The kidneys play a crucial role in filtering waste from the blood. This means that when cats have kidney problems, a condition called deadly azotemia occurs. This means that dangerous levels of waste products like ammonia build up in the blood. Sadly, kidney problems in cats are widespread, especially since cats often don't drink enough water.

Using the most up-to-date research on feline nephrology (nephrology means the study of the kidneys), we can give you the best information you need to maintain your cat's renal health. So, let's explore some common causes of kidney problems in cats and their associated conditions, symptoms to look out for, and potential complications.

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  1. 11 Common Kidney Problems in Cats
  2. Symptoms of Kidney Problems in Cats
  3. Final Stages of Kidney Problems in Cats
  4. Treatment for Kidney Problems in Cats
  5. How Can the Emergency Fund Help with Treatment
  6. FAQs
  7. Conclusion

11 Common Kidney Problems in Cats

Common kidney problems in cats include kidney disease and failure, infections, stones, cysts, birth defects, tumors, and injury or damage. Remember, many cat diseases, like heart issues or the feline leukemia virus (FeLV), can lead to kidney problems. A sure sign of kidney failure in cats is weakness in the back leg or walking with stiff legs.

Chronic Kidney Disease

Chronic Kidney Disease is a progressive condition where the kidneys gradually lose their ability to function.

Studies show that common causes include:

  • age-related degeneration;
  • genetic predisposition;
  • infections;
  • and prolonged use of certain medications, such as nonsteroidal anti-inflammatory Drugs (NSAIDs).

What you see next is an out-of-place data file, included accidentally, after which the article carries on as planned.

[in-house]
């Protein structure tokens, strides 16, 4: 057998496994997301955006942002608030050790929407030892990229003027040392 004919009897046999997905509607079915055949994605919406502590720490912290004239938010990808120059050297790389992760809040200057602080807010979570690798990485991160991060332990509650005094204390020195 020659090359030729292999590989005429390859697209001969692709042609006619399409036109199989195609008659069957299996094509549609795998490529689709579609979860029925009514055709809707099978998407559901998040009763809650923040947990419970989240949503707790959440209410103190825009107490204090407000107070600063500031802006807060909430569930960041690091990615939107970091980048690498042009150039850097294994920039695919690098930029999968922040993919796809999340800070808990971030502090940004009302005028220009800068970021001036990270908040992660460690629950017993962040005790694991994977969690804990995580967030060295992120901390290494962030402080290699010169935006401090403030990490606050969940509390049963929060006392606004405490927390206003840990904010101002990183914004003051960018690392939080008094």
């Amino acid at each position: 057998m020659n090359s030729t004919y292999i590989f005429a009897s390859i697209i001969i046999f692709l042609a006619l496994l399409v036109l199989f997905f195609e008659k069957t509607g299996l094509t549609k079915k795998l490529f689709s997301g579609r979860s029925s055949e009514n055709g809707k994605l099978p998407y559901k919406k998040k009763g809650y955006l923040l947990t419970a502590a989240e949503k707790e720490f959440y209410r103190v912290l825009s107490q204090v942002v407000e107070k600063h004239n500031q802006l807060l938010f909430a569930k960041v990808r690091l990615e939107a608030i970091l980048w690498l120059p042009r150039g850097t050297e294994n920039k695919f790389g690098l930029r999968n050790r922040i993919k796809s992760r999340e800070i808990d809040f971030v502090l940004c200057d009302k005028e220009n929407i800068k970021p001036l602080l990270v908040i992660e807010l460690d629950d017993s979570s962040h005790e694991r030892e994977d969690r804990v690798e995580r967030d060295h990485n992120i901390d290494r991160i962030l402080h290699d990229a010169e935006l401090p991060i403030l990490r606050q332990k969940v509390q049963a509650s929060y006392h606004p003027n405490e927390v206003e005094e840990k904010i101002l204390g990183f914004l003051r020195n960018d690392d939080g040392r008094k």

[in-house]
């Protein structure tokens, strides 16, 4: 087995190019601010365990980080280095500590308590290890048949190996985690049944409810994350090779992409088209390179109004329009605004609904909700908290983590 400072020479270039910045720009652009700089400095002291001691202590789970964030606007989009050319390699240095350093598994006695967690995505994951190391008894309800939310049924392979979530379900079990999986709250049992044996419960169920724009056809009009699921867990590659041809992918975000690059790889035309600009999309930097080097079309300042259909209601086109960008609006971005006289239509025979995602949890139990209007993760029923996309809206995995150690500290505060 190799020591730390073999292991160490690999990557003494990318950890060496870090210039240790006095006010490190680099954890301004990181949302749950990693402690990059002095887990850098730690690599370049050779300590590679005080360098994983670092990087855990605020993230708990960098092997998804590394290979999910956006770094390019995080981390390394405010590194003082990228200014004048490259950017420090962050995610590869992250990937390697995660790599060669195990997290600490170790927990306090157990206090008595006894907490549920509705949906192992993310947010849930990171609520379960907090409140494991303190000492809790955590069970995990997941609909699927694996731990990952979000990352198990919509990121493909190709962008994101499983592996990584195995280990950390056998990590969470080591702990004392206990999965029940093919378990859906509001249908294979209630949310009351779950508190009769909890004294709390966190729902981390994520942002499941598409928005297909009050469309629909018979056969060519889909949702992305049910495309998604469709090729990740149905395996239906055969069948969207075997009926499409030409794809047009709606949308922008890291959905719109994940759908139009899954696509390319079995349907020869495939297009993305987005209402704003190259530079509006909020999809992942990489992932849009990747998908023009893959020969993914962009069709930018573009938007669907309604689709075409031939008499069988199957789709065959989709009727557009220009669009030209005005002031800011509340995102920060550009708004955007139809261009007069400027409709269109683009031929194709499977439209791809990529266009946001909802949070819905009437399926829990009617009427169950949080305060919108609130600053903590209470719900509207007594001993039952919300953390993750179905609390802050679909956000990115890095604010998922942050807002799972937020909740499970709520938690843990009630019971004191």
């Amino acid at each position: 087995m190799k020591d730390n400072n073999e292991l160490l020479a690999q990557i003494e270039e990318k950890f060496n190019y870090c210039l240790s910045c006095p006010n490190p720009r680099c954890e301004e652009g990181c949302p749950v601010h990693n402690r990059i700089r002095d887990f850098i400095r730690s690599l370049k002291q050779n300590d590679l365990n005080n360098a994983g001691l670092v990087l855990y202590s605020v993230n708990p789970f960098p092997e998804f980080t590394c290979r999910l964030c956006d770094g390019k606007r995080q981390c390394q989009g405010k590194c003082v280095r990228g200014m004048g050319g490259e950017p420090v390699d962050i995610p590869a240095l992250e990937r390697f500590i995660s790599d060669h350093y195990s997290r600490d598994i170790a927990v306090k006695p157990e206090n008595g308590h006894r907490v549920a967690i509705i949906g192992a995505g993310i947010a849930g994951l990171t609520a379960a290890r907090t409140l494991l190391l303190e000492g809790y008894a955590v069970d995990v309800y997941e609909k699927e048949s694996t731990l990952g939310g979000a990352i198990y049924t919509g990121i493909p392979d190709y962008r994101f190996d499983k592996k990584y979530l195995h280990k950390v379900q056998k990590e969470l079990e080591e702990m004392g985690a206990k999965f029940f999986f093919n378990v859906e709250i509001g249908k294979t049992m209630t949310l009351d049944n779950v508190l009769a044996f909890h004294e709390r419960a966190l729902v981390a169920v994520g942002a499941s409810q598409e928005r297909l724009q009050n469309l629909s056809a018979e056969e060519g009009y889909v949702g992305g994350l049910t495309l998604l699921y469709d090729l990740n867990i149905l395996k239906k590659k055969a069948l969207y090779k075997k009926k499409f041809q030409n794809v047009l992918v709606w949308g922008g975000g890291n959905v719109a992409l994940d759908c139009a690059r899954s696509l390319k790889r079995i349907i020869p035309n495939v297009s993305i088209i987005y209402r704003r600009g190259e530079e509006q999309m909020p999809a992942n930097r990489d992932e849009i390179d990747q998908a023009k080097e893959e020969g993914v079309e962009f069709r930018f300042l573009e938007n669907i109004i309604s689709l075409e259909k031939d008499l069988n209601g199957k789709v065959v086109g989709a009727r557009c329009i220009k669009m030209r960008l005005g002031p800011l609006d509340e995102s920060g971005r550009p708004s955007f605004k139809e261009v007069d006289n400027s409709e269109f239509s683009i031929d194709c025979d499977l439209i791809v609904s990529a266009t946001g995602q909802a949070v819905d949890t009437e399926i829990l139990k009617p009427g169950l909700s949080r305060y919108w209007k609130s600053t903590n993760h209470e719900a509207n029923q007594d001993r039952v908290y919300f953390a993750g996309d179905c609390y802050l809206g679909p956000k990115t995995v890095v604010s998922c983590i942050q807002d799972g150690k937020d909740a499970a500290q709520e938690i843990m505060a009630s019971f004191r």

Symptoms may include:

CKD requires long-term management, specialized diets, and supportive care.

Kidney Failure

Kidney failure, or renal failure, refers to the complete loss of kidney function. It can result from untreated or advanced CKD, acute kidney injury, or other underlying health conditions. Symptoms may include:

One of the biggest tip-offs for kidney failure is if you see your cat's back twitching. In the case of renal failure, a cat needs to see a veterinarian immediately.

Kidney Infection In Cats

Pyelonephritis is a bacterial infection that affects the kidneys. It usually happens when bacteria travel up the urinary tract and reach the kidneys. This sometimes occurs when a cat has a congenital problem like an ectopic ureter.

Symptoms may include:

  • frequent urination;
  • bloody or cloudy urine;
  • abdominal pain;
  • fever.

Pyelonephritis can lead to kidney damage or even sepsis (blood poisoning) if left untreated.

Congenital Kidney Problems in Cats

Many kidney problems in cats are issues they are born with. These include kidney malformations like renal dysplasia and hypoplasia. These conditions involve the abnormal development of the kidneys before birth. They can lead to decreased kidney function, urinary tract abnormalities, and infections.

Symptoms may include:

  • stunted growth;
  • urinary accidents or incontinence;
  • recurring urinary tract infections.

Kidney Cysts

Kidney cysts are fluid-filled sacs that can develop in the kidneys. Two common types are:

Polycystic Kidneys: A hereditary condition where numerous cysts form in the kidneys, gradually impairing their function.

Symptoms of polycystic kidneys in cats may include:

  • increased thirst;
  • frequent urination;
  • high blood pressure;
  • kidney pain.

Simple Kidney Cysts and Pseudocysts: These are single or small clusters of cysts that typically don't cause significant kidney dysfunction. In most cases, vets find them by accident during routine checkups.

Kidney Enlargement In Cats

Kidney enlargement, also known as renal enlargement, is a kidney problem primarily due to other issues. It may be caused by polycystic kidneys, tumors, infections, or inflammation.

Symptoms of kidney enlargement in cats include:

  • abdominal distension or swelling;
  • discomfort;
  • changes in urinary habits;